Bleaching agents suitable herein include chlorine and oxygen bleaches, especially inorganic perhydrate salts such as sodium perborate mono-and tetrahydrates and sodium percarbonate optionally coated to provide controlled rate of release (see, for example, GB-A-1466799 on sulfate/carbonate coatings), preformed organic peroxyacids and mixtures thereof with organic peroxyacid bleach precursors and/or transition metal-containing bleach catalysts (especially manganese or cobalt). Inorganic perhydrate salts are typically incorporated at levels in the range from about 1% to about 40% by weight, preferably from about 2% to about 30% by weight and more preferably from abut 5% to about 25% by weight of composition. Peroxyacid bleach precursors preferred for use herein include precursors of perbenzoic acid and substituted perbenzoic acid; cationic peroxyacid precursors; peracetic acid precursors such as TAED, sodium acetoxybenzene sulfonate and pentaacetylglucose; pernonanoic acid precursors such as sodium 3,5,5-trimethylhexanoyloxybenzene sulfonate (iso-NOBS) and sodium nonanoyloxybenzene sulfonate (NOBS); amide substituted alkyl peroxyacid precursors (EP-A-0170386); and benzoxazin peroxyacid precursors (EP-A-0332294 and EP-A-0482807). Bleach precursors are typically incorporated at levels in the range from about 0.5% to about 25%, preferably from about 1% to about 10% by weight of composition while the preformed organic peroxyacids themselves are typically incorporated at levels in the range from 0.5% to 25% by weight, more preferably from 1% to 10% by weight of composition. Bleach catalysts preferred for use herein include the manganese triazacyclononane and related complexes (U.S. Pat. No. 4,246,612, U.S. Pat. No. 5,227,084); Co, Cu, Mn and Fe bispyridylamine and related complexes (U.S. Pat. No. 5,114,611); and pentamine acetate cobalt(III) and related complexes (U.S. Pat. No. 4,810,410).
Low Cloud Point Non-Ionic Surfactants and Suds Suppressers
The suds suppressers suitable for use herein include nonionic surfactants having a low cloud point. “Cloud point”, as used herein, is a well known property of nonionic surfactants which is the result of the surfactant becoming less soluble with increasing temperature, the temperature at which the appearance of a second phase is observable is referred to as the “cloud point” (See Kirk Othmer, pp. 360-362). As used herein, a “low cloud point” nonionic surfactant is defined as a nonionic surfactant system ingredient having a cloud point of less than 30° C., preferably less than about 20° C., and even more preferably less than about 10° C., and most preferably less than about 7.5° C. Typical low cloud point nonionic surfactants include nonionic alkoxylated surfactants, especially ethoxylates derived from primary alcohol, and polyoxypropylene/polyoxyethylene/polyoxypropylene (PO/EO/PO) reverse block polymers. Also, such low cloud point nonionic surfactants include, for example, ethoxylated-propoxylated alcohol (e.g., Olin Corporation's Poly-Tergent® SLF18) and epoxy-capped poly(oxyalkylated) alcohols (e.g., Olin Corporation's Poly-Tergent® SLF18B series of nonionics, as described, for example, in U.S. Pat. No. 5,576,281).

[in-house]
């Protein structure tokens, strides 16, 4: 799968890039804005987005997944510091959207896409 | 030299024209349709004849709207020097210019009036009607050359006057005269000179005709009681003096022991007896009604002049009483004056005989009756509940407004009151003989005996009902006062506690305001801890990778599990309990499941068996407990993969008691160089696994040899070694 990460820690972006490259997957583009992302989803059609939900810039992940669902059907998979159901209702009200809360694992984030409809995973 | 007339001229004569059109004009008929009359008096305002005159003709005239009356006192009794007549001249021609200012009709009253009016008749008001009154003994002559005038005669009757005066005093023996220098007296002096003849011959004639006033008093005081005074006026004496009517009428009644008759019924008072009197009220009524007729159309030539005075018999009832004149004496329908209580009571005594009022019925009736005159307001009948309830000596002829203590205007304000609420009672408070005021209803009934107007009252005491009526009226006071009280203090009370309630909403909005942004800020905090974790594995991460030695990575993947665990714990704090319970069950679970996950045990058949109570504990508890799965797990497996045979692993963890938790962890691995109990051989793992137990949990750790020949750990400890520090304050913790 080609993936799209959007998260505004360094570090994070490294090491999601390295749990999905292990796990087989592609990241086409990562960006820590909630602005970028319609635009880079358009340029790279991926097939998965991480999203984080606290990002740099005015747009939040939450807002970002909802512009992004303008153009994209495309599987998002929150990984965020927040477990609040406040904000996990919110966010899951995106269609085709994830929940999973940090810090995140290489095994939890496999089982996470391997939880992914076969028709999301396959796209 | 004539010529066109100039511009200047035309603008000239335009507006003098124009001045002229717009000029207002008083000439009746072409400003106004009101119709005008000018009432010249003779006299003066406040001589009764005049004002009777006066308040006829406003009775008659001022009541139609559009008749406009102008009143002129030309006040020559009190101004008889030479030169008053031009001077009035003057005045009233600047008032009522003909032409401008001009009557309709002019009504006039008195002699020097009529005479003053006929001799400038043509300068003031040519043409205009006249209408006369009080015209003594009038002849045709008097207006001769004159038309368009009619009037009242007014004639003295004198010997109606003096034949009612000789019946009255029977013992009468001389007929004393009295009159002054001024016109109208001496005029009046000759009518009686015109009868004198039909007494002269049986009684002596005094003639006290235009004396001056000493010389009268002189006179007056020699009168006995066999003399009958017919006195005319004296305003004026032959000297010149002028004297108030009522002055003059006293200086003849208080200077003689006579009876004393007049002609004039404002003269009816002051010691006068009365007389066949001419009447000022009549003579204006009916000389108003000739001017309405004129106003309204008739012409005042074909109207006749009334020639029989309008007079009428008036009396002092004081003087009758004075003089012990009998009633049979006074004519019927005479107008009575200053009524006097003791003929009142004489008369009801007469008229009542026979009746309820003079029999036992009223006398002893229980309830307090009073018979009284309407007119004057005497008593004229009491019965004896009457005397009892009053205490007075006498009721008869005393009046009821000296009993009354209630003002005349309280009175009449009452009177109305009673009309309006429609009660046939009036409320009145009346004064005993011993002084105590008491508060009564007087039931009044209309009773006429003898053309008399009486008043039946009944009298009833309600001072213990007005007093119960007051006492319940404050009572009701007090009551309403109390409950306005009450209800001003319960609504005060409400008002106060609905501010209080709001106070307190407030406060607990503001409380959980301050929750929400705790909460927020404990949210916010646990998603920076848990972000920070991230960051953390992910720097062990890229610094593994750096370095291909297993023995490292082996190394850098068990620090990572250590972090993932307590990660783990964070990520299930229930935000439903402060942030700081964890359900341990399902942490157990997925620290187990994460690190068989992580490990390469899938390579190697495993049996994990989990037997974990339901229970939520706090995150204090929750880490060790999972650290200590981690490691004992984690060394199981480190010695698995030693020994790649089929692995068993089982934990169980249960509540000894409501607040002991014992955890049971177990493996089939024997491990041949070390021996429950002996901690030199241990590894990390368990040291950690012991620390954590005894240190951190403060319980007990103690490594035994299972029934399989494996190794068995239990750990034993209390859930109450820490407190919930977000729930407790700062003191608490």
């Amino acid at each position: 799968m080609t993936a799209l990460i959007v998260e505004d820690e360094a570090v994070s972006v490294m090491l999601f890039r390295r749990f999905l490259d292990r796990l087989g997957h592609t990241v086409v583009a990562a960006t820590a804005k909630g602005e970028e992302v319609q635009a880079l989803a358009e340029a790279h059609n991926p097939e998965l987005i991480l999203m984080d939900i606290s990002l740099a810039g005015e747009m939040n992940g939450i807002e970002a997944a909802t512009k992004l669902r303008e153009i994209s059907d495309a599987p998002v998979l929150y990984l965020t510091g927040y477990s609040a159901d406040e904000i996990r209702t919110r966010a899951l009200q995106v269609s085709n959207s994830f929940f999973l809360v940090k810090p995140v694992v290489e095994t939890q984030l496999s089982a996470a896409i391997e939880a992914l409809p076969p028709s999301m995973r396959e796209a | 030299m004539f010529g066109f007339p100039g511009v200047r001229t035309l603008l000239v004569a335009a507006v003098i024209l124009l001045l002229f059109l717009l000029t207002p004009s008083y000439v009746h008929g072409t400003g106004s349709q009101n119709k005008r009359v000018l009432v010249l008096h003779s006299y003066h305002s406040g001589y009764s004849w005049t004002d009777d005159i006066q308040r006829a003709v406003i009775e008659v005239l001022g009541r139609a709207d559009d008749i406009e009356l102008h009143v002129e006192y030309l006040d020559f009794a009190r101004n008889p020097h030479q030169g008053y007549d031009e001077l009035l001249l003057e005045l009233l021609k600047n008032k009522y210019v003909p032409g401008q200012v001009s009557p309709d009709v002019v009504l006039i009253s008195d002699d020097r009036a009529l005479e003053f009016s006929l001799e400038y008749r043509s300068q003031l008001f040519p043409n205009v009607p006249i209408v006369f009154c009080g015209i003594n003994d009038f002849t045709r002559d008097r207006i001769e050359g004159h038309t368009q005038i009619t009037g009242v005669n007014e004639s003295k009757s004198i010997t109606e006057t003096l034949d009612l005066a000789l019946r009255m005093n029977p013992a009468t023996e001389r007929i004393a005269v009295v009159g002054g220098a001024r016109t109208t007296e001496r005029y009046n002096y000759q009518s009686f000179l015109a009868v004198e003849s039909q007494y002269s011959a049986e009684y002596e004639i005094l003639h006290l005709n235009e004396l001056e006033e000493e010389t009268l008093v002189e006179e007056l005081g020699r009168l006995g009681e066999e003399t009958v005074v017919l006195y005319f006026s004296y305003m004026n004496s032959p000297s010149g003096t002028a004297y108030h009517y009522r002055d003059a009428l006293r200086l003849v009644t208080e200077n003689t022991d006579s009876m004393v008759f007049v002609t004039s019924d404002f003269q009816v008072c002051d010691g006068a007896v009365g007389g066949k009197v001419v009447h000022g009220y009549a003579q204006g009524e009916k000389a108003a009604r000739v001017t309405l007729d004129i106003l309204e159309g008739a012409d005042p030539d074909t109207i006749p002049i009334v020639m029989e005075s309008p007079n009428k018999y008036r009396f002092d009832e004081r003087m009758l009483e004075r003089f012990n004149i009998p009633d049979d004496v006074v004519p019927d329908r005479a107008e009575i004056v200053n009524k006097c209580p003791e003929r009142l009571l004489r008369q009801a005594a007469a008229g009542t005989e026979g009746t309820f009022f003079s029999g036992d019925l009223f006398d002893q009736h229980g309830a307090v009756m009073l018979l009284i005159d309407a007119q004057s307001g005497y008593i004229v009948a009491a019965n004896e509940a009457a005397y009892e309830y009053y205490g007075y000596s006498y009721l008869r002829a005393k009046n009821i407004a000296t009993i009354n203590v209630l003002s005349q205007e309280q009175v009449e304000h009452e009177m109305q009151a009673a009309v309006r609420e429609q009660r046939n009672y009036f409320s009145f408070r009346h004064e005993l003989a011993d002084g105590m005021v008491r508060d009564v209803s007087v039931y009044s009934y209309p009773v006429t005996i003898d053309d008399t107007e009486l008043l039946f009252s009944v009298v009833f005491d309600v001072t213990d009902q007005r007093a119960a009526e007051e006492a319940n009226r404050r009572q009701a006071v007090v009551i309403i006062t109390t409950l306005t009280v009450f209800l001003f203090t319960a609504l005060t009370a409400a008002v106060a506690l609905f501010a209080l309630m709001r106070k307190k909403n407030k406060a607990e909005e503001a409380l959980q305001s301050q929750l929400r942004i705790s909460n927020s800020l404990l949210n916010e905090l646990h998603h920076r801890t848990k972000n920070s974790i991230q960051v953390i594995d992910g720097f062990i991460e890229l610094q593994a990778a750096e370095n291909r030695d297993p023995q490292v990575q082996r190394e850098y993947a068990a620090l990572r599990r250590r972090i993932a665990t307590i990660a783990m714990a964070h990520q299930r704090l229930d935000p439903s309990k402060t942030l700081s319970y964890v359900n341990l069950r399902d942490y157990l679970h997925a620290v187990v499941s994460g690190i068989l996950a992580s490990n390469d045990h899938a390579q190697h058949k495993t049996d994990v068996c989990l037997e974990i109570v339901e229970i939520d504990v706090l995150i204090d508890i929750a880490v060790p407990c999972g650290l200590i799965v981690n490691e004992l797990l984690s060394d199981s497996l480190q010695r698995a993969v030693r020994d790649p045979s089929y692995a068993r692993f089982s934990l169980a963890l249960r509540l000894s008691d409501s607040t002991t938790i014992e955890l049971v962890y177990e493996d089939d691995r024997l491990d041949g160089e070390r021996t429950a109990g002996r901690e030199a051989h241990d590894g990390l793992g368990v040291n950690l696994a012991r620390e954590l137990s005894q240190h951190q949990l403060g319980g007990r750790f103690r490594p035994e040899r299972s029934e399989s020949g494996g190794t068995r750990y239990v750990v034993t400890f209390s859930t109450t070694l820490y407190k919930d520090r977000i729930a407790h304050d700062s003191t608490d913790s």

Preferred low cloud point surfactants are the ether-capped poly(oxyalkylated) suds suppresser having the formula:
wherein R1 is a linear, alkyl hydrocarbon having an average of from about 7 to about 12 carbon atoms, R2 is a linear, alkyl hydrocarbon of about 1 to about 4 carbon atoms, R3 is a linear, alkyl hydrocarbon of about 1 to about 4 carbon atoms, x is an integer of about 1 to about 6, y is an integer of about 4 to about 15, and z is an integer of about 4 to about 25.
Other low cloud point nonionic surfactants are the ether-capped poly(oxyalkylated) having the formula:
wherein, RI is selected from the group consisting of linear or branched, saturated or unsaturated, substituted or unsubstituted, aliphatic or aromatic hydrocarbon radicals having from about 7 to about 12 carbon atoms; RII, may be the same or different, and is independently selected from the group consisting of branched or linear C2 to C7 alkylene in any given molecule; n is a number from 1 to about 30; and RIII, is selected from the group consisting of:
(i) a 4 to 8 membered substituted, or unsubstituted heterocyclic ring containing from 1 to 3 hetero atoms; and
(ii) linear or branched, saturated or unsaturated, substituted or unsubstituted, cyclic or acyclic, aliphatic or aromatic hydrocarbon radicals having from about 1 to about 30 carbon atoms;
(b) provided that when R2 is (ii) then either: (A) at least one of R1 is other than C2 to C3 alkylene; or (B) R2 has from 6 to 30 carbon atoms, and with the further proviso that when R2 has from 8 to 18 carbon atoms, R is other than C1 to C5 alkyl.
Other suitable components herein include organic polymers having dispersant, anti-redeposition, soil release or other detergency properties invention in levels of from about 0.1% to about 30%, preferably from about 0.5% to about 15%, most preferably from about 1% to about 10% by weight of composition. Preferred anti-redeposition polymers herein include acrylic acid containing polymers such as Sokalan PA30, PA20, PA15, PA10 and Sokalan CP10 (BASF GmbH), Acusol 45N, 480N, 460N (Rohm and Haas), acrylic acidimaleic acid copolymers such as Sokalan CP5 and acrylic/methacrylic copolymers. Preferred soil release polymers herein include alkyl and hydroxyalkyl celluloses (U.S. Pat. No. 4,000,093), polyoxyethylenes, polyoxypropylenes and copolymers thereof, and nonionic and anionic polymers based on terephthalate esters of ethylene glycol, propylene glycol and mixtures thereof.